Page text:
Genetic studies of human-chimpanzee divergence using stem cell fusions
24 September 2021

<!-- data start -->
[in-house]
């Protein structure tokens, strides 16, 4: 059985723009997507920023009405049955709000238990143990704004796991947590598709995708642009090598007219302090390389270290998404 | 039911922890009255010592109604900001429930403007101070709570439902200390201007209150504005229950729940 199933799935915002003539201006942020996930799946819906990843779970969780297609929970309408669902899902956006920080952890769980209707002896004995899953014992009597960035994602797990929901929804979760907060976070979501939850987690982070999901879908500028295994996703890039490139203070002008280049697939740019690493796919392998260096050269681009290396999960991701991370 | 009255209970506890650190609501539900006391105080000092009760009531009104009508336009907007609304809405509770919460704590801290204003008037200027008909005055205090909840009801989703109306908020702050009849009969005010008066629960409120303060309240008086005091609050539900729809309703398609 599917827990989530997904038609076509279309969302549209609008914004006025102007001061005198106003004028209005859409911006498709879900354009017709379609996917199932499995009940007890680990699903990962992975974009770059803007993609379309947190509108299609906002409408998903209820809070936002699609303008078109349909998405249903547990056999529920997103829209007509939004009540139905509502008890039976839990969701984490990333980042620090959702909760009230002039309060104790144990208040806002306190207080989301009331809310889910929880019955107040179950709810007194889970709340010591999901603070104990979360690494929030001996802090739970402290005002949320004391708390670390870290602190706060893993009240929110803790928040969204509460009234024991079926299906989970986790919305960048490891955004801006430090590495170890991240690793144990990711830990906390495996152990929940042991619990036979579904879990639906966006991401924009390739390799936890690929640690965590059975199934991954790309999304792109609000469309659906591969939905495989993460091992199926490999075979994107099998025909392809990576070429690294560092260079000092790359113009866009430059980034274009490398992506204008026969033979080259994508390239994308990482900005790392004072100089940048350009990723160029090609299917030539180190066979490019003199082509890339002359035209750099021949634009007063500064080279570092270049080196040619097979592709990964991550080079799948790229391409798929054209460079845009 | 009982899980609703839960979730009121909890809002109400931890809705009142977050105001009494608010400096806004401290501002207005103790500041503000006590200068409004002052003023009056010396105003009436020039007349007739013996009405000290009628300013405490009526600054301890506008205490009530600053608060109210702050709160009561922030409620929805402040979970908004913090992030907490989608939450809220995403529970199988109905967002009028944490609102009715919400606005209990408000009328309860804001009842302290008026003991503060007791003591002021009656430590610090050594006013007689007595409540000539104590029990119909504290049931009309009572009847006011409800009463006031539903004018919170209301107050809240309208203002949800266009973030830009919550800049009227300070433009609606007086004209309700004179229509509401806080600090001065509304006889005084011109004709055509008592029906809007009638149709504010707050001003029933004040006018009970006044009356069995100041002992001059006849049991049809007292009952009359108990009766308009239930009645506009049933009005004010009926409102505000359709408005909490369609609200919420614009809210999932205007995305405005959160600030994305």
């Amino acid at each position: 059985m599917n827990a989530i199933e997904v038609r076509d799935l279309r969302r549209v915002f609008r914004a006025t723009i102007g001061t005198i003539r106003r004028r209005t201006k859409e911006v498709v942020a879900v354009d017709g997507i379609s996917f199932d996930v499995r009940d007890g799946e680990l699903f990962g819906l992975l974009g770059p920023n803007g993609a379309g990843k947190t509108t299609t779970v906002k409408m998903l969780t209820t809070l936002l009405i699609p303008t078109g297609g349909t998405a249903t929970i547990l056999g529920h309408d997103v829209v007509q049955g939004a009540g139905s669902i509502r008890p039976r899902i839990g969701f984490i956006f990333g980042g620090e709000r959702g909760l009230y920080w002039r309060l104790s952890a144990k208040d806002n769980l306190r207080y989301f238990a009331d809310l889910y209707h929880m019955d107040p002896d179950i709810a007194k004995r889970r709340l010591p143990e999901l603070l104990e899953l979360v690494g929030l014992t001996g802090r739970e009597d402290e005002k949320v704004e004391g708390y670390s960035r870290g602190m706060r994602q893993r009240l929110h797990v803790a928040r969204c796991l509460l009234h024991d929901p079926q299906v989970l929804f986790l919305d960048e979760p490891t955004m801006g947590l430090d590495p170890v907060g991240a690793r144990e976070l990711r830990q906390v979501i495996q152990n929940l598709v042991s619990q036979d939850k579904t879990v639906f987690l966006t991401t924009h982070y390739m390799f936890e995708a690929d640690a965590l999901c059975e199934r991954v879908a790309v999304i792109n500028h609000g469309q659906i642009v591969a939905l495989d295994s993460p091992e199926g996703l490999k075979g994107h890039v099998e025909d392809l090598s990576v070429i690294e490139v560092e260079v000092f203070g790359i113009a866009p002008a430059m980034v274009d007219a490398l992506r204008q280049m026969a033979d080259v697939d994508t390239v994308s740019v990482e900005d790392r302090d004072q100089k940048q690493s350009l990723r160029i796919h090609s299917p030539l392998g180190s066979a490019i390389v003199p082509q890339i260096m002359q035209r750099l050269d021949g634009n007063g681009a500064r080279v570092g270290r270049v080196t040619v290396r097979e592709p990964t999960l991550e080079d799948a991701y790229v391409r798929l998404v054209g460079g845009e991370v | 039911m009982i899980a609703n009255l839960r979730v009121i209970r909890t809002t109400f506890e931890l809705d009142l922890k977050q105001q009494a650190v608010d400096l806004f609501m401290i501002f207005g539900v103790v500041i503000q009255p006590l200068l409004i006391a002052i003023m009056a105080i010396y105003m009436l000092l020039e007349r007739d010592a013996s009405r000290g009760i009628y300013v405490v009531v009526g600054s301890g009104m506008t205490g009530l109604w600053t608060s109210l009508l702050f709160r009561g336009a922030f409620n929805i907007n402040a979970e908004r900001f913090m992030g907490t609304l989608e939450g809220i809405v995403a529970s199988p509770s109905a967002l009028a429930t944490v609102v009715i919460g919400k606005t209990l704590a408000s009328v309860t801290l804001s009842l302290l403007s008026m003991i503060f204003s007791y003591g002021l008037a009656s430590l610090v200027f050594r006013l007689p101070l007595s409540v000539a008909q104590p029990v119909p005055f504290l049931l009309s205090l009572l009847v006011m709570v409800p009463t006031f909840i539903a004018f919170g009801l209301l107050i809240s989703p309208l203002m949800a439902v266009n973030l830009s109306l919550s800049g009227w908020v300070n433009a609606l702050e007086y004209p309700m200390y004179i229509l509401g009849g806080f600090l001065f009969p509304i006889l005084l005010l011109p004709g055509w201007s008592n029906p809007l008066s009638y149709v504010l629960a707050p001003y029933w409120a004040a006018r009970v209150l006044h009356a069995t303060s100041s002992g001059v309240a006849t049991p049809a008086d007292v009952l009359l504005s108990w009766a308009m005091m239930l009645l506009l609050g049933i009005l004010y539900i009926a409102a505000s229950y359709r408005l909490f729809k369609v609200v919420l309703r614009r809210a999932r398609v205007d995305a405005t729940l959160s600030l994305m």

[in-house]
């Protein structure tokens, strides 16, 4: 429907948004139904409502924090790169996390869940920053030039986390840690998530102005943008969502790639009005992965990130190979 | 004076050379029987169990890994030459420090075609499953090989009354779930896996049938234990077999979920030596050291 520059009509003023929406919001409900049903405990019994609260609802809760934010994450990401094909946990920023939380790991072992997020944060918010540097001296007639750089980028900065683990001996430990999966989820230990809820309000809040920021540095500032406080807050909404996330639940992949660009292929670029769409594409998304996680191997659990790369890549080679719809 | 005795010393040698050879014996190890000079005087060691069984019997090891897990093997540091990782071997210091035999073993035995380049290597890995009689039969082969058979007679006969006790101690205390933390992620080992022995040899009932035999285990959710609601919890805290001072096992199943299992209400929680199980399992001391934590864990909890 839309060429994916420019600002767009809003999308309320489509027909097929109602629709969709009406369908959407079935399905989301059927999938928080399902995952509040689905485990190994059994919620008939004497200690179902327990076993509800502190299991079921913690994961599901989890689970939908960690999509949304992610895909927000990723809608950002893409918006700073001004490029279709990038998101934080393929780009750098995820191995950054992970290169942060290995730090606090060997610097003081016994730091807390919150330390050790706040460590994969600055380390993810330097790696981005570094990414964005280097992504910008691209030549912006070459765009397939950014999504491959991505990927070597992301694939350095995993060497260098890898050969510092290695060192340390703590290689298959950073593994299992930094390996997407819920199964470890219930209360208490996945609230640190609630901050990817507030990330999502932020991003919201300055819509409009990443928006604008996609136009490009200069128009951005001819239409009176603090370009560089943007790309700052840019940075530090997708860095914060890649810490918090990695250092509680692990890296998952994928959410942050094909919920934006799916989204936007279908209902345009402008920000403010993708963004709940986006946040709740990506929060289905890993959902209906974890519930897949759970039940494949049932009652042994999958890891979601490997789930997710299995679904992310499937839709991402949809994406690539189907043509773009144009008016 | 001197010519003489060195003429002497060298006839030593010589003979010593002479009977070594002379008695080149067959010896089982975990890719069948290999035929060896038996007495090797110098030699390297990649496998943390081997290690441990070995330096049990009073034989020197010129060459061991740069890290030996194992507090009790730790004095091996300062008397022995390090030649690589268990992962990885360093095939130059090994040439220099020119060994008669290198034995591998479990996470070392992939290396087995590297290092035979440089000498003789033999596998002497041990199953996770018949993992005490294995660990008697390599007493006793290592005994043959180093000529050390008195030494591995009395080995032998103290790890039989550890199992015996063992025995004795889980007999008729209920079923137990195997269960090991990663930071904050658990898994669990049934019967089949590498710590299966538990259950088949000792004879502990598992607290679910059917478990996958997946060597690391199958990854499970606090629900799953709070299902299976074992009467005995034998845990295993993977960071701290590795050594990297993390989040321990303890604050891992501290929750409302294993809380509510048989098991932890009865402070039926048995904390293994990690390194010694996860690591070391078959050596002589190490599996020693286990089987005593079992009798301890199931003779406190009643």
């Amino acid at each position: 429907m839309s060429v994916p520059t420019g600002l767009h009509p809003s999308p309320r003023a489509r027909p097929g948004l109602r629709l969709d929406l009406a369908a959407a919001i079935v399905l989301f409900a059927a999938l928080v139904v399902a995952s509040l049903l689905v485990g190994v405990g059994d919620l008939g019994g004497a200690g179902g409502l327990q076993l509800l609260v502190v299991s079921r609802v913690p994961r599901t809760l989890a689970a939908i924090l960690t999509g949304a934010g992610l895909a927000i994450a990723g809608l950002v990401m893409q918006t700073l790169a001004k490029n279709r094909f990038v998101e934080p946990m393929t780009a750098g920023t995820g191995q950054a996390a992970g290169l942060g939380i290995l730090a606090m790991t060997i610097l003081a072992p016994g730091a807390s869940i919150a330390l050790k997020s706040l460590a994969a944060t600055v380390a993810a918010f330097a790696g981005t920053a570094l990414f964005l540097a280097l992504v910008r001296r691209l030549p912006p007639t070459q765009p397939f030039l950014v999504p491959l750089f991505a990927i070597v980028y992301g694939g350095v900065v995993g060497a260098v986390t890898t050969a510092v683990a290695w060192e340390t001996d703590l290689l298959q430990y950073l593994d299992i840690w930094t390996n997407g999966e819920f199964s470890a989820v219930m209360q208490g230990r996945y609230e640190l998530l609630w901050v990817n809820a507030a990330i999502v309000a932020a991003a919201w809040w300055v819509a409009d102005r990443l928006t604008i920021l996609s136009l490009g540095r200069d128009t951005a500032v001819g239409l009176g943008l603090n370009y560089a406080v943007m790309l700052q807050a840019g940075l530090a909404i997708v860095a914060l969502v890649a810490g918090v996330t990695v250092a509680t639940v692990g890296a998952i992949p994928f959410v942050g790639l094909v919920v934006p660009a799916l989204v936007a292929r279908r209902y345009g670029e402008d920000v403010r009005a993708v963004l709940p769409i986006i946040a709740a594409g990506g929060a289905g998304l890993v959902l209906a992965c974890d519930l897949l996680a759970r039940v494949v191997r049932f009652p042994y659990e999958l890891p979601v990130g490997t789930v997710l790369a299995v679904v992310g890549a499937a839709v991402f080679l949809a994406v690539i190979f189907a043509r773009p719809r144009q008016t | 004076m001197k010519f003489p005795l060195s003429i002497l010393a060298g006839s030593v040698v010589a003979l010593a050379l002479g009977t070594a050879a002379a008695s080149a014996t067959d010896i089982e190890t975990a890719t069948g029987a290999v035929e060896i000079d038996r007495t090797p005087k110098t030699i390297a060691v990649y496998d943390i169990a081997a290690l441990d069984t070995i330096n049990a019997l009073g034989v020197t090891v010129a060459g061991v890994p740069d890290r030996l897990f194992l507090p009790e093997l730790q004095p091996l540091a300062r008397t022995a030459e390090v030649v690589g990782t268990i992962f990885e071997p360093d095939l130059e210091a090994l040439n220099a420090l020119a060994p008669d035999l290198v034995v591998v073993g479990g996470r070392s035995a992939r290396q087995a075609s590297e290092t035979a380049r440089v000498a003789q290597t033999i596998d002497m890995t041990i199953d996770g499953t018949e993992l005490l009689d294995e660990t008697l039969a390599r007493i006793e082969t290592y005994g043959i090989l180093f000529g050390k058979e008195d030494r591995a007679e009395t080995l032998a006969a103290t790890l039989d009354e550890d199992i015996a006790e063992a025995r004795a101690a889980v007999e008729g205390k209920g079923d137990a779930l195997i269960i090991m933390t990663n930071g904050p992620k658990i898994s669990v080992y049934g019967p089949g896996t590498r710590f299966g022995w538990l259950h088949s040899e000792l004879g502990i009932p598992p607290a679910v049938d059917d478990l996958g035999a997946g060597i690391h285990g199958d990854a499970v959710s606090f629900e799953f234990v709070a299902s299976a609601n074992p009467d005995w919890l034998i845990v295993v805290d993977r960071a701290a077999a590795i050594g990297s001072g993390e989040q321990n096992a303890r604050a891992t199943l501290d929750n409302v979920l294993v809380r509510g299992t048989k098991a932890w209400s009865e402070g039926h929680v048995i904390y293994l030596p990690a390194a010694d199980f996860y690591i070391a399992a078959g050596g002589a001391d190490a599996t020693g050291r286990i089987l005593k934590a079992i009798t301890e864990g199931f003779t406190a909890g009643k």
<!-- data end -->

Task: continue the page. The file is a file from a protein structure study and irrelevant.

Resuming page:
Complete genome sequencing has identified millions of DNA changes that differ between humans and chimpanzees. Although a subset of these changes likely underlies important phenotypic differences between humans and chimpanzees, it is currently difficult to distinguish causal from incidental changes and to map specific phenotypes to particular genome locations. To facilitate further genetic study of human-chimpanzee divergence, we have generated human and chimpanzee auto-tetraploids and allo-tetraploids by fusing induced pluripotent stem cells (iPSCs) of each species. The resulting tetraploid iPSCs can be stably maintained and retain the ability to differentiate along ectoderm, mesoderm, and endoderm lineages. RNA sequencing identifies thousands of genes whose expression differs between humans and chimpanzees when assessed in single-species diploid or auto-tetraploid iPSCs. Analysis of gene expression patterns in inter-specific allo-tetraploid iPSCs shows that human-chimpanzee expression differences arise from substantial contributions of both cis -acting changes linked to the genes themselves, and trans -acting changes elsewhere in the genome. To enable further genetic mapping of species differences, we tested chemical treatments for stimulating genome-wide mitotic recombination between human and chimpanzee chromosomes, and CRISPR methods for inducing species-specific changes on particular chromosomes in allo-tetraploid cells. We successfully generated derivative cells with nested deletions or inter-specific recombination on the X chromosome. These studies identify a long distance cis -regulatory domain of the Fragile X-associated gene ( FMR1 ), confirm an important role for the X chromosome in trans-regulation of other expression differences, and illustrate the potential of this system for more detailed mapping of the molecular basis of human and chimpanzee evolution.